Soft sponsorship

IN RESPONSE to the article "Support for sport - the tradition continues'' by S. Thyagarajan (Metroplus, April 3), Manuel Aaron, Chennai, writes:

The story is excellent acknowledging and honouring the support extended to sportsmen and sports organisations by many industrial houses at different points of time. In this connection, I would like to add that Ramco Systems had quietly sponsored V. Anand for many years, which ultimately led to his becoming World Chess Champion. Their sponsorship was so soft and so undemanding that Anand never even wore a shirt with the Ramco logo. As a matter of fact, very few know that Anand was sponsored by Ramco. I wish the article had mentioned about Anand and Ramco. Another industrial house, which has supported chess in a big way, is the Sakthi group with Dr. N. Mahalingam as chairman. In fact, Anand achieved his final Grandmaster norm at the Sakthi Finance Grandmaster Tournament in Coimbatore in 1987. Many promising chess players who later made it big such as Raja Ravi Sekhar, S. V. Natarajan, P. Mithrakanth, P. Leelaram, S.Vijayalakshmi and Aarthie Ramaswamy have been financially supported by the Sakthi group when they badly needed it.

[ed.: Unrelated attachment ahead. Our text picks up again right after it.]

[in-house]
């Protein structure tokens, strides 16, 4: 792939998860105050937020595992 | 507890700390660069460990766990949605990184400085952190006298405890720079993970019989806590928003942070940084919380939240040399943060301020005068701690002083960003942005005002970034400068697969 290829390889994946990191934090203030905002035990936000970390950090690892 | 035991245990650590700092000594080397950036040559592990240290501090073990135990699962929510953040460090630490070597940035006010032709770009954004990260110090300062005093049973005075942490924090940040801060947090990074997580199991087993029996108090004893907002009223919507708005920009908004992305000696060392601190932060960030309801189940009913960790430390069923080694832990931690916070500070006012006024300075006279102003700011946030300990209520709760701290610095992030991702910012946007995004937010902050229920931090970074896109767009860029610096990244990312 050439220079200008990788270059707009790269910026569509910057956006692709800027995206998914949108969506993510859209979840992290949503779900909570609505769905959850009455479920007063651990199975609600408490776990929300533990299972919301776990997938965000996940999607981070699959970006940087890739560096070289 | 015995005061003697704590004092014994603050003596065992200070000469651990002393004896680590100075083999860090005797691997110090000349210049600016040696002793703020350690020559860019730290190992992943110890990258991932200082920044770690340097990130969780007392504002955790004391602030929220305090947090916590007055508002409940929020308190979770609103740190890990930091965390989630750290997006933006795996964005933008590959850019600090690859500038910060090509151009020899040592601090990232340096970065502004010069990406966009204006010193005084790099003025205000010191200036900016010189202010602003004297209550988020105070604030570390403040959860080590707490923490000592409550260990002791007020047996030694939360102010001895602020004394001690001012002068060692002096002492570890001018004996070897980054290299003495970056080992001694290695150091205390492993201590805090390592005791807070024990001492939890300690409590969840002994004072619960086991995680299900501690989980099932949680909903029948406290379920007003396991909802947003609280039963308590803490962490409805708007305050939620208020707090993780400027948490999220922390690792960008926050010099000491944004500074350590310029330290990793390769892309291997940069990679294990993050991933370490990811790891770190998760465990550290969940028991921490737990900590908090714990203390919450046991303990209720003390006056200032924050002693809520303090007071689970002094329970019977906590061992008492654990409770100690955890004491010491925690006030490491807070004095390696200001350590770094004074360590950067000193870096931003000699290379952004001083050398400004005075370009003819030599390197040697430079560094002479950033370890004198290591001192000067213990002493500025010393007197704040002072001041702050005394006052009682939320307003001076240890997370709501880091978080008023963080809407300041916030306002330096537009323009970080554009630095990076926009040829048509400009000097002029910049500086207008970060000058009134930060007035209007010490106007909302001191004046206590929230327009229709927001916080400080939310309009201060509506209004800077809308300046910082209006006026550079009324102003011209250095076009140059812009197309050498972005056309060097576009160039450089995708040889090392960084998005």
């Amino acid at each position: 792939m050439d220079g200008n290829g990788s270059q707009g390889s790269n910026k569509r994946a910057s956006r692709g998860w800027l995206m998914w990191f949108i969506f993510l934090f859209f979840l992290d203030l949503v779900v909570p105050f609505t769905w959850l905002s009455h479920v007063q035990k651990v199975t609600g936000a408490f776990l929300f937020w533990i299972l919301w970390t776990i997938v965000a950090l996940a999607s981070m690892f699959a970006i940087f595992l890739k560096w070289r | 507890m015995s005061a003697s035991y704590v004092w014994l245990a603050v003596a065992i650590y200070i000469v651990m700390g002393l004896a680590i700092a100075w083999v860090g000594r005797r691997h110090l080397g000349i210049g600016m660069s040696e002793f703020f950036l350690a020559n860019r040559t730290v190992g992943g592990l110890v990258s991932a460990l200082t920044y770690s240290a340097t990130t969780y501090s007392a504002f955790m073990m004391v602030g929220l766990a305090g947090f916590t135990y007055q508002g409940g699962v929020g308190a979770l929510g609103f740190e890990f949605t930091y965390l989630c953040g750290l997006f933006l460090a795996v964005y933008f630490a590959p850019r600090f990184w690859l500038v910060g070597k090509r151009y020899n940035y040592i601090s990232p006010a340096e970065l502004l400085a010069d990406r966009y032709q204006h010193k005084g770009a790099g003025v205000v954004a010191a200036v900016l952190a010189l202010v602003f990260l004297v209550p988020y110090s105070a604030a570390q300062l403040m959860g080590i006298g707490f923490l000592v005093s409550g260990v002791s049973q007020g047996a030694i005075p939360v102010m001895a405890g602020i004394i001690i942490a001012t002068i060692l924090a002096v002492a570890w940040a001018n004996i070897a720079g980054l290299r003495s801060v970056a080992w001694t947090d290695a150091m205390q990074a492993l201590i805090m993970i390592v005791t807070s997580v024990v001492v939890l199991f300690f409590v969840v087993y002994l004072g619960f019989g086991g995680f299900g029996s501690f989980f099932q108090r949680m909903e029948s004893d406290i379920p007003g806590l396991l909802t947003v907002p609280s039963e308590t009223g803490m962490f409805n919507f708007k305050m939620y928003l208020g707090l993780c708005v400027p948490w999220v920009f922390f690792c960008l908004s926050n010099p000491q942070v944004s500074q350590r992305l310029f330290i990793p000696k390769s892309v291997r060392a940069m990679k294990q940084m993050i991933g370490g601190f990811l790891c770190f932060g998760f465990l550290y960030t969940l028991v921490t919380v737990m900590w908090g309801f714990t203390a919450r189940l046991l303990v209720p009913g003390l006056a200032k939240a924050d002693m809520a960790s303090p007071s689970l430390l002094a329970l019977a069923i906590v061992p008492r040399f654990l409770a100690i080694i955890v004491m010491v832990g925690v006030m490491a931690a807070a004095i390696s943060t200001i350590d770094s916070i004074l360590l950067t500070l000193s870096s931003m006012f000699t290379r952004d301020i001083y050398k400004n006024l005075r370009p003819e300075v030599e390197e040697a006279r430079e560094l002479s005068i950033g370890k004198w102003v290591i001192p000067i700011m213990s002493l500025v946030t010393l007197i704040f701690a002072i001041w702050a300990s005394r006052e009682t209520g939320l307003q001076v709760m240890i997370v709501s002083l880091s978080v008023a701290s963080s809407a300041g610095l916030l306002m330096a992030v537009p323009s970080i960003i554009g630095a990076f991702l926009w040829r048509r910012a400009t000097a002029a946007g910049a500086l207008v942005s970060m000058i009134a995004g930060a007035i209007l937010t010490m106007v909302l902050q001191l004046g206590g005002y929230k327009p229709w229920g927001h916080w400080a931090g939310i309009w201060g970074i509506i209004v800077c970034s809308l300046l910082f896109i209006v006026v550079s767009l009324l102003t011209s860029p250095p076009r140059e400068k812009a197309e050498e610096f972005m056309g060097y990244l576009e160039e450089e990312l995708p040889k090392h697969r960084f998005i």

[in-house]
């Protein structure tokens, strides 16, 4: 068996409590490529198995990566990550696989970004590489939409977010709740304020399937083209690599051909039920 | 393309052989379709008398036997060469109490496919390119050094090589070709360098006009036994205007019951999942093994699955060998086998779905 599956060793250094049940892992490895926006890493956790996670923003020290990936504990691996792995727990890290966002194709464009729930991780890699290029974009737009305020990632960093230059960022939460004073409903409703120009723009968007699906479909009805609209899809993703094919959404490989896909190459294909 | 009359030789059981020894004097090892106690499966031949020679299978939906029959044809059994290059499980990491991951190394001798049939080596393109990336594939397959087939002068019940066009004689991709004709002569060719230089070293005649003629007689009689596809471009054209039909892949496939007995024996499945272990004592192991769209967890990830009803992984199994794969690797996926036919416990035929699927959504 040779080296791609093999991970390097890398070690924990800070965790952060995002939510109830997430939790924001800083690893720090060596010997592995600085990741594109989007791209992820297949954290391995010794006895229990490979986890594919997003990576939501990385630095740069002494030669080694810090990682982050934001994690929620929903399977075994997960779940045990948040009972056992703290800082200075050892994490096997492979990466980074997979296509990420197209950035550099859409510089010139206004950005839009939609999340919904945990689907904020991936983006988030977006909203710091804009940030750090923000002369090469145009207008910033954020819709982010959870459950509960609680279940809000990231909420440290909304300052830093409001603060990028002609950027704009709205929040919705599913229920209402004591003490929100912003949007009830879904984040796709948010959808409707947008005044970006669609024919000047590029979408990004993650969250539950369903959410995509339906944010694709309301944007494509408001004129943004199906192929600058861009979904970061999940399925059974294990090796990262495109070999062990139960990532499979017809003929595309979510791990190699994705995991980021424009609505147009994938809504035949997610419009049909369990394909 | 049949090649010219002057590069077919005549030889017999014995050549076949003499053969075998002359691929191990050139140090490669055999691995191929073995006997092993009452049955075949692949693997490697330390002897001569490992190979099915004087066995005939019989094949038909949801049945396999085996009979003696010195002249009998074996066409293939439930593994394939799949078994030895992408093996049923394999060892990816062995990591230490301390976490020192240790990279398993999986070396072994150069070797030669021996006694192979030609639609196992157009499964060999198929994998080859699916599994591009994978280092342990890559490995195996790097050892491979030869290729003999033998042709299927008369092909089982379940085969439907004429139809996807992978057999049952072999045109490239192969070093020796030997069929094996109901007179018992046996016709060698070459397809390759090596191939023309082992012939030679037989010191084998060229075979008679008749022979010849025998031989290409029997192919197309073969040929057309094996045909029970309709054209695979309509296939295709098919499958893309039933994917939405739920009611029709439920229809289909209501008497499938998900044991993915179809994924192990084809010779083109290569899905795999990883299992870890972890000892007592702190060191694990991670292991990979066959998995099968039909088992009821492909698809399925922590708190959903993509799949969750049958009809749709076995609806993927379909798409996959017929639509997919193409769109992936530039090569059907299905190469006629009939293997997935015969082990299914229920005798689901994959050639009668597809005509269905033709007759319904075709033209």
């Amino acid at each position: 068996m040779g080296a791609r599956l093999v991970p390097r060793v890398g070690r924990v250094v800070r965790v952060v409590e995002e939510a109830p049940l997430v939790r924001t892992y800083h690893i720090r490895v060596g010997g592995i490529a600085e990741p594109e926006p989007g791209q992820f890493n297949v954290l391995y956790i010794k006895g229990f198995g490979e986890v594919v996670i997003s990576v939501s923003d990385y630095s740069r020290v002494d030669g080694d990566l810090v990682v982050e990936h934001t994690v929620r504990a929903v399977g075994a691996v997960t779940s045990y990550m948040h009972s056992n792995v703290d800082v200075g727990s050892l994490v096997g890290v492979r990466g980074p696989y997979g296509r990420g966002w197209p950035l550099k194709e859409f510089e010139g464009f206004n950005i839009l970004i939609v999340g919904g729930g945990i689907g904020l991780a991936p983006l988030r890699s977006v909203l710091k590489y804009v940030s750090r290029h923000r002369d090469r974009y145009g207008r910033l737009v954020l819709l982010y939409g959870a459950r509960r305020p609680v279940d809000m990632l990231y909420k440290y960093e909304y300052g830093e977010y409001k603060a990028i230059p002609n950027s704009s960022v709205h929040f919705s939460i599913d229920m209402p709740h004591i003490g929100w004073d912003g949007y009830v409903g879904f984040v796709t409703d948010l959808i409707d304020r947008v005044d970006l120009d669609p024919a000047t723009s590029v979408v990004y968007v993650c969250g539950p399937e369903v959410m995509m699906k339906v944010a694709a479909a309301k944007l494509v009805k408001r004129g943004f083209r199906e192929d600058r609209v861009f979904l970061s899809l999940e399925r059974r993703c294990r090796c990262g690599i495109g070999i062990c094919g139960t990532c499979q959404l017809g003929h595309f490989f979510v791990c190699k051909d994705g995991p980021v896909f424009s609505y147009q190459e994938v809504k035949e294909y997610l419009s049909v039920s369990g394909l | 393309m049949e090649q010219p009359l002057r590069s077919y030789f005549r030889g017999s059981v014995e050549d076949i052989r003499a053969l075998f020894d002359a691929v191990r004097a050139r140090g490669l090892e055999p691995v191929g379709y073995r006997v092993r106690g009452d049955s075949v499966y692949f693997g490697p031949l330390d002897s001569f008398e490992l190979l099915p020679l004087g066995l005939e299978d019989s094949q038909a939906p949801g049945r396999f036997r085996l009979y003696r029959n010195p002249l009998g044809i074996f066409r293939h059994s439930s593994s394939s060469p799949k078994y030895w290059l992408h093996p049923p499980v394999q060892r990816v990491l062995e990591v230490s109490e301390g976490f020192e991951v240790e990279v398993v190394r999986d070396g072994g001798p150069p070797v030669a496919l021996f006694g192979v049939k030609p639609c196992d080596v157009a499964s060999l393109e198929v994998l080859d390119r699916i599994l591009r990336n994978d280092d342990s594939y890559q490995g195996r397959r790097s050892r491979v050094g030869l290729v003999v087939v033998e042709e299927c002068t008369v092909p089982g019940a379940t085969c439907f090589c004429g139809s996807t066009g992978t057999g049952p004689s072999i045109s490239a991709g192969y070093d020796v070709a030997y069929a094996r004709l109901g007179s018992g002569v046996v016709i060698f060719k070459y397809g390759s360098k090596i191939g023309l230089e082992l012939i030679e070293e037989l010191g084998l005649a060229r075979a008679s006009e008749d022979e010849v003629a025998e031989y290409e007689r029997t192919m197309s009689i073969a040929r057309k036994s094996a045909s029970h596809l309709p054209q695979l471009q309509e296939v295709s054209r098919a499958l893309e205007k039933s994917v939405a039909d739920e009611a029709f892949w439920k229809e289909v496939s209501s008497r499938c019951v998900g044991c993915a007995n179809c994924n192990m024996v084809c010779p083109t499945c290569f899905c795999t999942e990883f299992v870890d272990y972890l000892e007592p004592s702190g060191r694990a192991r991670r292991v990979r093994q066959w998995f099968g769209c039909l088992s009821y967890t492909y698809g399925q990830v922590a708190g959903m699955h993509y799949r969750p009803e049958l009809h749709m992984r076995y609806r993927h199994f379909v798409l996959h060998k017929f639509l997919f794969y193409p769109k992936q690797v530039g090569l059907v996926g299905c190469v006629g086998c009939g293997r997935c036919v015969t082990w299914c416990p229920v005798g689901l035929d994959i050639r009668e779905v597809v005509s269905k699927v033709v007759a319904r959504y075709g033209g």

You had mentioned about the support of Indian Bank in furthering the cause of sports. I was the first sports recruit by Indian Bank when Rajah Sir Muthiah Chettiar appointed me as an officer of the bank in 1960. Within a year of appointment, I became India's first International Master. The support for chess by this bank is reflected as IMs G. B. Prakash and N. Sudhakar Babu are employed there. Sports in Indian Bank really took off in 1979, when D. V. Sundar became the sports secretary of the bank and was backed by M. Gopalakrishnan. Today, Indian Bank has 50 Internationals from different disciplines in their ranks. I would also like to mention the support given to chess by the management of The Hindu when chess was not as popular as it is now. In the 1950s and 1960s, Kasturi Srinivasan and G. Narasimhan headed the Madras State Chess Association, which is now the Tamil Nadu State Chess Association. For many years, the Kasturi Cup was sponsored as an All India Open Chess Tournament by The Hindu. Also, I recall that when the very first International Chess Match in India was held at Madras between Suren Momo of Mongolia and me in 1960 (which I won), G. Narasimhan hosted a party in honour of the participants on the first floor of Kasturi Buildings. There are men who have helped sports and sportspersons without requiring that their logo be emblazoned on the shirts they wear. It is only right that we should not forget them.